My approach

I initially trained as a dancer and this involved many years of studying into how my and other people’s bodies work: how they can get injured and then learn to be healthy again; how they are able to express creativity and feelings; and how to understand what is happening in the human system. It turns out that this was a great preliminary to my Shiatsu training!

I have worked consistently as a practitioner since I graduated from The Glasgow School in 1992. I started teaching beginner’s courses right away, and set up The Shiatsu School Edinburgh (with 2 colleagues) in 2000. I have focused on Shiatsu and I have also been a parent to my daughters for the same 27 years I have been working one-to-one with clients. Happily, Shiatsu still fascinates me. I continue to be intrigued by the link between the body and the mind, and between ill health and the spirit or soul. My life is enriched on many levels by my work with clients, students and post graduates.

To be a good parent I have needed flexibility, listening, constant self-development, patience and lots of energy. My children have taught me to balance ideals with practicality; my aims with theirs; and to play. Working with other parents and young ones, I have further developed my skills of observation and understood that life moves in cycles, and we can take apparently backward as well as forward steps at times.

I am lucky that I have maintained my health. I take it seriously and have practiced Chi Gung, yoga, T’ai Chi, and meditation for many years which has helped me continue my understanding of the body and mind – it’s astonishing what regular sessions can do! I have learned to be still, to listen, to find my central core and to move smoothly (although I am continuing to work on that one). I have discovered that I can do less, remain in touch, and allow the process to unravel, and I am constantly looking for that balance between Yin and Yang: between being grounded and reliable; as well as light and trusting in the Tao.

I have worked with some amazing teachers. The techniques and approaches they shared have stayed with me and inform my work now: Elaine Liechti; Nicola Ley (Pooley); Daverick Leggett for the start of my Chi Gung life and on food energetics; Cliff Andrews and his ever-developing Zen work; Bill Palmer and Movement Shiatsu; Chris Jarmey’s Chi Gung; and Suzanne Yates’ pioneering mother’s work; Authors which I have been inspired by include Carola Beresford-Cooke and Veet Allen for their sound approach to theory; Shizuto Masunaga for the background that I regularly need to return to; Dianne Connelly and the 5 elements; Wataru Ohashi for baby Shiatsu; Maciocia and Tom Williams for TCM (and the herbal treatments and talks with Mark Wright were invaluable).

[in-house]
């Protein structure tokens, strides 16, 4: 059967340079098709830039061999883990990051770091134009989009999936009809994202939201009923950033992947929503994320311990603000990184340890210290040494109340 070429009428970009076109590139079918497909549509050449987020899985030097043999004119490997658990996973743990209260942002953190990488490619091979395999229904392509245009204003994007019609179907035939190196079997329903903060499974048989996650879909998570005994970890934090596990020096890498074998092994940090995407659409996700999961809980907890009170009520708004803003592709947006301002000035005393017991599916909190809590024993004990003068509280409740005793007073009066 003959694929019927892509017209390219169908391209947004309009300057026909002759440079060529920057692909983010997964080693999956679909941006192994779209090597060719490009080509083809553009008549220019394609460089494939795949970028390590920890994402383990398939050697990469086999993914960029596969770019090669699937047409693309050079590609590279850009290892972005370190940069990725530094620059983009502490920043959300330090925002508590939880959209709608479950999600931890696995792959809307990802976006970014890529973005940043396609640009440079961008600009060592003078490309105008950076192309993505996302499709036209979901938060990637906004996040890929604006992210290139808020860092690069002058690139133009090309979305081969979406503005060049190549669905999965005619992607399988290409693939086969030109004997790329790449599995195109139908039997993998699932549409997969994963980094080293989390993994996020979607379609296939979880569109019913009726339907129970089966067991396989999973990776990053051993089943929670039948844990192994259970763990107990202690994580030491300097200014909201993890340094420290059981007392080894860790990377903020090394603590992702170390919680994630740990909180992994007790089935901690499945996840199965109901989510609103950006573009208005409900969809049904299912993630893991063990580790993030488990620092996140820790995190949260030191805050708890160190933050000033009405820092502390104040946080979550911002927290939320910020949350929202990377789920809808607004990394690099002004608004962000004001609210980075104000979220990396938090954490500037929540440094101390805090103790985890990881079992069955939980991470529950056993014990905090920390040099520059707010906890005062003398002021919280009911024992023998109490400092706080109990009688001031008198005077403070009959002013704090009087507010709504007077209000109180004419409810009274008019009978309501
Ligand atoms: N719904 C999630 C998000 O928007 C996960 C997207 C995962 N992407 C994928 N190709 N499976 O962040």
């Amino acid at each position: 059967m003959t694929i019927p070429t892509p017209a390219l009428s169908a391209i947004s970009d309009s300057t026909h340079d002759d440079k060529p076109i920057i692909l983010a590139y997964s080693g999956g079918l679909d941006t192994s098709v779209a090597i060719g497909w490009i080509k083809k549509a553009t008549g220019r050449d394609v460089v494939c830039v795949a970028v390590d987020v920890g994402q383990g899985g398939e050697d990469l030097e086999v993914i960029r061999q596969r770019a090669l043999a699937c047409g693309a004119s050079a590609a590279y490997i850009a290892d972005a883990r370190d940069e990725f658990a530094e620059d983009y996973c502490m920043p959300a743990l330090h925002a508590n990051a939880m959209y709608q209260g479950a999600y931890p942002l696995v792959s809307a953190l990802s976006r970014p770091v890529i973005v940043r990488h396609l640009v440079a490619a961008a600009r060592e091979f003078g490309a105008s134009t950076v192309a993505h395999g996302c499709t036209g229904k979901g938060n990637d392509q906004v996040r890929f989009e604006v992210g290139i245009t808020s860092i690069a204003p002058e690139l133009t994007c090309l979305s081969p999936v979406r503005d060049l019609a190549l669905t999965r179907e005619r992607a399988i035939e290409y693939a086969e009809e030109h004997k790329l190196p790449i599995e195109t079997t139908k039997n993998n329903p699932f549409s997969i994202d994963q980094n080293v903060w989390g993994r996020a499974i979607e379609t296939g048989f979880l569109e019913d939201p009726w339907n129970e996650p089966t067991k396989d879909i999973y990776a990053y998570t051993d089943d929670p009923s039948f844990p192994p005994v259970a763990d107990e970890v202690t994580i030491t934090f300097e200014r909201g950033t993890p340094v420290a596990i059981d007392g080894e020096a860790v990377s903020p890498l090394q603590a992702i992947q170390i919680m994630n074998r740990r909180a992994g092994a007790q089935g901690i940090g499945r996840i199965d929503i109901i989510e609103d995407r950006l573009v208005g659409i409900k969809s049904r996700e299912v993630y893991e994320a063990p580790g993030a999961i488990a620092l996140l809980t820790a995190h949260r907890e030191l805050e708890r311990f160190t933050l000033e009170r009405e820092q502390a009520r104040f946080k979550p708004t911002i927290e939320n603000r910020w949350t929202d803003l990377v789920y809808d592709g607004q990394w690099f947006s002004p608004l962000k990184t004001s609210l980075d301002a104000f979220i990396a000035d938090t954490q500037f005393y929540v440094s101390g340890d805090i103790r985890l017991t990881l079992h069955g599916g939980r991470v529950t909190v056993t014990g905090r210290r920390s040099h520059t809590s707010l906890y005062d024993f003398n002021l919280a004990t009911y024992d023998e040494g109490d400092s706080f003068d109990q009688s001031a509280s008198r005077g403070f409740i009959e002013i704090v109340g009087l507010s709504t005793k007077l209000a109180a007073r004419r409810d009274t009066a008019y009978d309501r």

The Shiatsu I have received, the actual experience of feeling Shiatsu and how it effects my whole self, is central to the way I am. You could say that it was my initial sessions with Sandra Reeve in Bristol that started me off: I discovered that Shiatsu was so powerful that it could help me deal with a serious problem that Western medicine could not solve. Cranio-sacral therapist Joanna Legard has been really influential, with her gentle but deep touch; and the wisdom of Kathy Lloyd, Pat Black and now Kate McGarry with psychotherapy over the years.

Whilst not following a specific religion or named spiritual practice, I have been influenced by Taoist and Buddhist beliefs for many years. I sit in daily meditation, aiming for mindfulness, and these practices support me in my understanding of my place in the community and in contemplation of the deeper aspects of our being.

My key beliefs are that the client is the healer, and that if the Chi (what we are made of) is moving then we are on the right track. I aim to work with kindness and clear boundaries. I set up an environment in which I hope you will be reassured of the professionalism and safety of my work, where you can tell me about yourself in confidence and privacy, and I hope you will feel warm and nurtured. We all have complex internal lives, and it can be a relief to tell someone, or to sense that a practitioner knows and understands some of what you are going through.

Recently I have started travelling – teaching Shiatsu internationally and walking. I have been lucky enough to teach about how I work with babies and children in Switzerland (European Shiatsu Congress); Zen Shiatsu and specifically maternity Shiatsu in Paris; about ME, MS, cancer and IBS in Norway; and about Shiatsu and death in London and Paris in the Autumn of 2018.

I have written a number of articles about Shiatsu which have been published in the Shiatsu Society Journal. I also have a blog here.

My walking has taken the form of spiritual pilgrimages in Spain (Caminos Frances and Via de laPlata), Austria (Via Sacra) and Orkney (the St Magnus Way). My travel blog